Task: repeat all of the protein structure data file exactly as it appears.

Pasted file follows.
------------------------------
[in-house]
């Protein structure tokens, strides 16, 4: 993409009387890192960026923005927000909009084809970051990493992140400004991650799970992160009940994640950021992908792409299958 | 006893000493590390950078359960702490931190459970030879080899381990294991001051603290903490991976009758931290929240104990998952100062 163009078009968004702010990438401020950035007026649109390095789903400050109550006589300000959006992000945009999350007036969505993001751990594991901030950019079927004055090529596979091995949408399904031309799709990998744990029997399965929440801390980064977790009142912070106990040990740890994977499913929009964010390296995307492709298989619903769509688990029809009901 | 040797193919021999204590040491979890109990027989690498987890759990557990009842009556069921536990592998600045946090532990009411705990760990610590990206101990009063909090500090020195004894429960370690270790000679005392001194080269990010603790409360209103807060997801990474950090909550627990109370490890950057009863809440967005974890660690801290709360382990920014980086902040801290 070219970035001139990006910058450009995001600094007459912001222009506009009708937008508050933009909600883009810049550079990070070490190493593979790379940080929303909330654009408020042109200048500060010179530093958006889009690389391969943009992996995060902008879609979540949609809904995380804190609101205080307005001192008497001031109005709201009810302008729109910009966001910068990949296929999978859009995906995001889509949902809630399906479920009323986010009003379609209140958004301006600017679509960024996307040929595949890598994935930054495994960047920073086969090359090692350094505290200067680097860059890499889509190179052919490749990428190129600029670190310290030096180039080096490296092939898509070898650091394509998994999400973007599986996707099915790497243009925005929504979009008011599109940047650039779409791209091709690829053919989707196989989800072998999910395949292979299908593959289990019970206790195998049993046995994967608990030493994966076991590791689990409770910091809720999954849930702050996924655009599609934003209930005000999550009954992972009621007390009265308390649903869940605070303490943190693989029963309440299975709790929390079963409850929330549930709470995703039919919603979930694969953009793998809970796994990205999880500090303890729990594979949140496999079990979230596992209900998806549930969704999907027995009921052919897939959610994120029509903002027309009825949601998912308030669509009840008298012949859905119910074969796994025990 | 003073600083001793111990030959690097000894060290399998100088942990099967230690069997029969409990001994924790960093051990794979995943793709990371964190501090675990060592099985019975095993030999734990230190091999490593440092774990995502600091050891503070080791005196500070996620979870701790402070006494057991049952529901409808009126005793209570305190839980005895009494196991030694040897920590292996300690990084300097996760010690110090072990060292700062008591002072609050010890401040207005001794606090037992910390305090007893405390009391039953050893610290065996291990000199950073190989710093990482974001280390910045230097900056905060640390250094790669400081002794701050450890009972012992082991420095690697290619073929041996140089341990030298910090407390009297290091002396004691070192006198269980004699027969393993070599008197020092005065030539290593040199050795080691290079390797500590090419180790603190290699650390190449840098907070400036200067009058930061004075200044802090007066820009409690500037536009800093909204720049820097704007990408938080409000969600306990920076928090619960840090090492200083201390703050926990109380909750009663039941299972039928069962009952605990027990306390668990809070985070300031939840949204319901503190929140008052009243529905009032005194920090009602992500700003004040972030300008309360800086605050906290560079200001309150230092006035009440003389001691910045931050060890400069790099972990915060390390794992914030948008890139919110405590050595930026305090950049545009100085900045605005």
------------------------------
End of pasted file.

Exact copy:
[in-house]
């Protein structure tokens, strides 16, 4: 993409009387890192960026923005927000909009084809970051990493992140400004991650799970992160009940994640950021992908792409299958 | 006893000493590390950078359960702490931190459970030879080899381990294991001051603290903490991976009758931290929240104990998952100062 163009078009968004702010990438401020950035007026649109390095789903400050109550006589300000959006992000945009999350007036969505993001751990594991901030950019079927004055090529596979091995949408399904031309799709990998744990029997399965929440801390980064977790009142912070106990040990740890994977499913929009964010390296995307492709298989619903769509688990029809009901 | 040797193919021999204590040491979890109990027989690498987890759990557990009842009556069921536990592998600045946090532990009411705990760990610590990206101990009063909090500090020195004894429960370690270790000679005392001194080269990010603790409360209103807060997801990474950090909550627990109370490890950057009863809440967005974890660690801290709360382990920014980086902040801290 070219970035001139990006910058450009995001600094007459912001222009506009009708937008508050933009909600883009810049550079990070070490190493593979790379940080929303909330654009408020042109200048500060010179530093958006889009690389391969943009992996995060902008879609979540949609809904995380804190609101205080307005001192008497001031109005709201009810302008729109910009966001910068990949296929999978859009995906995001889509949902809630399906479920009323986010009003379609209140958004301006600017679509960024996307040929595949890598994935930054495994960047920073086969090359090692350094505290200067680097860059890499889509190179052919490749990428190129600029670190310290030096180039080096490296092939898509070898650091394509998994999400973007599986996707099915790497243009925005929504979009008011599109940047650039779409791209091709690829053919989707196989989800072998999910395949292979299908593959289990019970206790195998049993046995994967608990030493994966076991590791689990409770910091809720999954849930702050996924655009599609934003209930005000999550009954992972009621007390009265308390649903869940605070303490943190693989029963309440299975709790929390079963409850929330549930709470995703039919919603979930694969953009793998809970796994990205999880500090303890729990594979949140496999079990979230596992209900998806549930969704999907027995009921052919897939959610994120029509903002027309009825949601998912308030669509009840008298012949859905119910074969796994025990 | 003073600083001793111990030959690097000894060290399998100088942990099967230690069997029969409990001994924790960093051990794979995943793709990371964190501090675990060592099985019975095993030999734990230190091999490593440092774990995502600091050891503070080791005196500070996620979870701790402070006494057991049952529901409808009126005793209570305190839980005895009494196991030694040897920590292996300690990084300097996760010690110090072990060292700062008591002072609050010890401040207005001794606090037992910390305090007893405390009391039953050893610290065996291990000199950073190989710093990482974001280390910045230097900056905060640390250094790669400081002794701050450890009972012992082991420095690697290619073929041996140089341990030298910090407390009297290091002396004691070192006198269980004699027969393993070599008197020092005065030539290593040199050795080691290079390797500590090419180790603190290699650390190449840098907070400036200067009058930061004075200044802090007066820009409690500037536009800093909204720049820097704007990408938080409000969600306990920076928090619960840090090492200083201390703050926990109380909750009663039941299972039928069962009952605990027990306390668990809070985070300031939840949204319901503190929140008052009243529905009032005194920090009602992500700003004040972030300008309360800086605050906290560079200001309150230092006035009440003389001691910045931050060890400069790099972990915060390390794992914030948008890139919110405590050595930026305090950049545009100085900045605005």